The full list of what it can do is shown at World of Ward under description and features.

I chose to implement a bare bones version, as I currently have no need for the additional functionality and wanted it to be as simple as possible to implement on perfboard.

I can always build the full version later and re-use the parts for minimal additional cost - if I do decide to upgrade, I will probably buy the bare PCB from Steve Ward at £6.00 it is still pretty cheap.

SillyOldDuffer21/11/2017 13:16:19
3976 forum posts
808 photos

Another possibility (if I may bang my own drum) is my keypad operated divider. It's based on an Arduino and inspired by a comment made by John Stevenson. He disliked the nested menus of Carl's article and asked if the same could be done with a keypad? The answer is yes, and of course a numeric keypad also allows more bells and whistles.

In short, this one has the same functions as Gary Liming's original, plus:

  • The ability to type in wanted angles and numbers of steps directly as numbers. (Bump, Angle, DivSteps, Ratio & Continuous)
  • Eliminates the nested menu needed by the DF-Robot board's push-buttons and the DF-Robot board.
  • A REWIND function allows you to reverse the last 10 operations. (Useful for undoing mistakes.)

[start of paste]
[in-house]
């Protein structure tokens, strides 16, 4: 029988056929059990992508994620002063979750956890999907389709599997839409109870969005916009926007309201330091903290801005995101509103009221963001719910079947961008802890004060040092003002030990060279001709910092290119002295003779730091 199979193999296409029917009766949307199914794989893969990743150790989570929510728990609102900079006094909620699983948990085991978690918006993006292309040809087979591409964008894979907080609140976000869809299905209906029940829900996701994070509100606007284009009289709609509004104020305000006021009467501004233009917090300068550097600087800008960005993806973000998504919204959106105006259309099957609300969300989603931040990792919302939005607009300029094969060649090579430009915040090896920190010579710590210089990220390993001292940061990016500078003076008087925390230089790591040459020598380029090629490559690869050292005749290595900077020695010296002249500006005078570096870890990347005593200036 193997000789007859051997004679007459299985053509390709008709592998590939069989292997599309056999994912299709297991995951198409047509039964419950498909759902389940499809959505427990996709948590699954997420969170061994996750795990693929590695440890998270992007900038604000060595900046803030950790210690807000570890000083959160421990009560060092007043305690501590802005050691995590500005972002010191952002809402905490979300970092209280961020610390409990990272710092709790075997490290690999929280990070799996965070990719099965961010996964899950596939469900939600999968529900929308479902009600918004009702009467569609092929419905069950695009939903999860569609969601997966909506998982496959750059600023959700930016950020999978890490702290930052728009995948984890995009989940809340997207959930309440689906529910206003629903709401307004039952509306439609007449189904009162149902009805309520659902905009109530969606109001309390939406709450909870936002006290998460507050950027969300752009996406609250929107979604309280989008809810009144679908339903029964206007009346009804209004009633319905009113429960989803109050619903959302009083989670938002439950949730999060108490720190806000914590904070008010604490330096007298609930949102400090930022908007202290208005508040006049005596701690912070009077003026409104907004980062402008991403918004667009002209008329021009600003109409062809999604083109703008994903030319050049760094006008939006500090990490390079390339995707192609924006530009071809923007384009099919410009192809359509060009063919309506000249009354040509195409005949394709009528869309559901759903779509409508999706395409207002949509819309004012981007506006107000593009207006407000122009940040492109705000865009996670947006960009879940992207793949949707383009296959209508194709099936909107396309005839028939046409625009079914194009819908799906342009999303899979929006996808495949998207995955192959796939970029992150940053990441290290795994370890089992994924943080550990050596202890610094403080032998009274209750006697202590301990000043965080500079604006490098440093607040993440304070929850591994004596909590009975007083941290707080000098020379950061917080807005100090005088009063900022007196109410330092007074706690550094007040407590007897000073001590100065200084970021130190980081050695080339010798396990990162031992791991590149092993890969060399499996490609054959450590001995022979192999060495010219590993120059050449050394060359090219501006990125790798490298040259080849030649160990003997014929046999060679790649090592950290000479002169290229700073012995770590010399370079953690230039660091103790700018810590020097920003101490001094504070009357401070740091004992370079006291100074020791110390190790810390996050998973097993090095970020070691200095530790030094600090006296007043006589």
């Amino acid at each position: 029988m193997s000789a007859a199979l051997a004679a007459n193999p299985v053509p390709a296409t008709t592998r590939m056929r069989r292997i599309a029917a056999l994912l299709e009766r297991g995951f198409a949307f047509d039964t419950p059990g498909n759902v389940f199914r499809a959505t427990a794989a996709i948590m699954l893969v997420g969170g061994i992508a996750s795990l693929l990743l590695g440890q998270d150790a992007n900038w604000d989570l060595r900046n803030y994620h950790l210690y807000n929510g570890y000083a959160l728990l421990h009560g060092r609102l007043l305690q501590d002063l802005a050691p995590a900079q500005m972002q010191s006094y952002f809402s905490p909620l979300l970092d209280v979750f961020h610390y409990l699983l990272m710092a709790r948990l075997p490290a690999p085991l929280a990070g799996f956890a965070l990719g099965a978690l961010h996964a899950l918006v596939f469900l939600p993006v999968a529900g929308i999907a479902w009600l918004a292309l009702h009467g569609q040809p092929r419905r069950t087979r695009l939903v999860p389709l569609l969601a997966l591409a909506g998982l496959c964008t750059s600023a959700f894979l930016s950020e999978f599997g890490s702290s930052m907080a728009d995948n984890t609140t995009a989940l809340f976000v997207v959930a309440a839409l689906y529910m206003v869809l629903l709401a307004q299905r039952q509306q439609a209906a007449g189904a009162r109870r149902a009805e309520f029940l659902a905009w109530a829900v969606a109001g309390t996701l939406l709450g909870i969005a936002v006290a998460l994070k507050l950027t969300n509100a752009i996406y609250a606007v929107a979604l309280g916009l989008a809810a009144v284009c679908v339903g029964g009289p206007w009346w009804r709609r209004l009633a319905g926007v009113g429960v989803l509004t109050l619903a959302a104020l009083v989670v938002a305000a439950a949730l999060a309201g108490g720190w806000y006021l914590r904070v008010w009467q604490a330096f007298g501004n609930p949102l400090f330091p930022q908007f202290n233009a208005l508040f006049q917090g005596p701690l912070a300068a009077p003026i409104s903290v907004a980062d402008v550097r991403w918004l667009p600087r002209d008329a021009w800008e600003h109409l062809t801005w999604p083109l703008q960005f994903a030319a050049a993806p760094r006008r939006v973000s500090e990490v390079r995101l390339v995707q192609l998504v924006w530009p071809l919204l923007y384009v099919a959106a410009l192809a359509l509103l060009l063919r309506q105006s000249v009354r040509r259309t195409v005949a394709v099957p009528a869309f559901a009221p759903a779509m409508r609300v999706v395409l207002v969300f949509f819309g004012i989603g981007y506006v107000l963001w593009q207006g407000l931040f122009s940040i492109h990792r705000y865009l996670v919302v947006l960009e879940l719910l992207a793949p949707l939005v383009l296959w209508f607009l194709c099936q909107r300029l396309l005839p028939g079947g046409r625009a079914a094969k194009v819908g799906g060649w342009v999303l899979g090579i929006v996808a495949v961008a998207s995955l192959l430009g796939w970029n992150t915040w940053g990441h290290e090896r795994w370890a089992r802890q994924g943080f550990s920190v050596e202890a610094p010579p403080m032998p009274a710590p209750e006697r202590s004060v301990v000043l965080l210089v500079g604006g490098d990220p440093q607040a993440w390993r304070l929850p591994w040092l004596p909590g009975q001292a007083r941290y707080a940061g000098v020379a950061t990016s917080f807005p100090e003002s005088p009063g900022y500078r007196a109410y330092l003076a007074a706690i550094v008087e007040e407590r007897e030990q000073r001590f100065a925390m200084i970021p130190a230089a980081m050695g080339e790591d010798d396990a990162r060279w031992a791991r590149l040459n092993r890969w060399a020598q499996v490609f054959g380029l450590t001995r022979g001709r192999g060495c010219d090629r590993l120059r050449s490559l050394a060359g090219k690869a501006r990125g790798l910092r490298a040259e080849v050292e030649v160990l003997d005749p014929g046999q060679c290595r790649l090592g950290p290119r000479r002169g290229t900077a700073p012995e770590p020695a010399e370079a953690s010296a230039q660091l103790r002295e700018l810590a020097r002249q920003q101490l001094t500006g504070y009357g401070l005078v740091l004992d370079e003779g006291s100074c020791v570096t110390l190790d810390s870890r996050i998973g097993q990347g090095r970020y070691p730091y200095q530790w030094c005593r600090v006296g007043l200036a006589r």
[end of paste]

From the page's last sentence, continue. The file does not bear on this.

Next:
• A PAUSE function. (Useful if you have to answer the phone in the middle of an operation.)
  • A RATIO function allows the base ratio to be changed from the keypad. (Useful if the divider is used directly (1:1) or on more than one table, e.g if you own both 60:1 and 90:1 tables.)
  • An improved status display
  • The ability to receive commands from a USB connected computer. Not sure this is useful. Although the interface works, it's not compatible with anything and I haven't written a user friendly interface for it.

The software and a descriptive PDF may be found here.

Also of interest may be the simplified motor-mount I made. The original design calls for a rather nicely made aluminium sleeve. As I didn't have the materials I made this pillar bodge instead. It's considerably simpler and works well. If you're nervous about trapping your fingers in the works, wrap electrical tape round the pillars. The knurling is just fancy waistcoats!

dsc04667.jpg

Dave

Michael Gilligan21/11/2017 14:15:07
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12752 forum posts
552 photos
Posted by SillyOldDuffer on 21/11/2017 13:16:19:

Also of interest may be the simplified motor-mount I made. The original design calls for a rather nicely made aluminium sleeve. As I didn't have the materials I made this pillar bodge instead.

Dave

.

Generations of clockmakers should be proud of you, Dave yes

MichaelG.

Alan Waddington 221/11/2017 14:39:26
410 forum posts
86 photos

Very interesting thread this, thank you to all the contributors.......i think i will have a go at converting my dividing head at some point, as constantly twiddling it and walking back to the end of the table to take a cut when making gears is tedious and tiring to say the least.......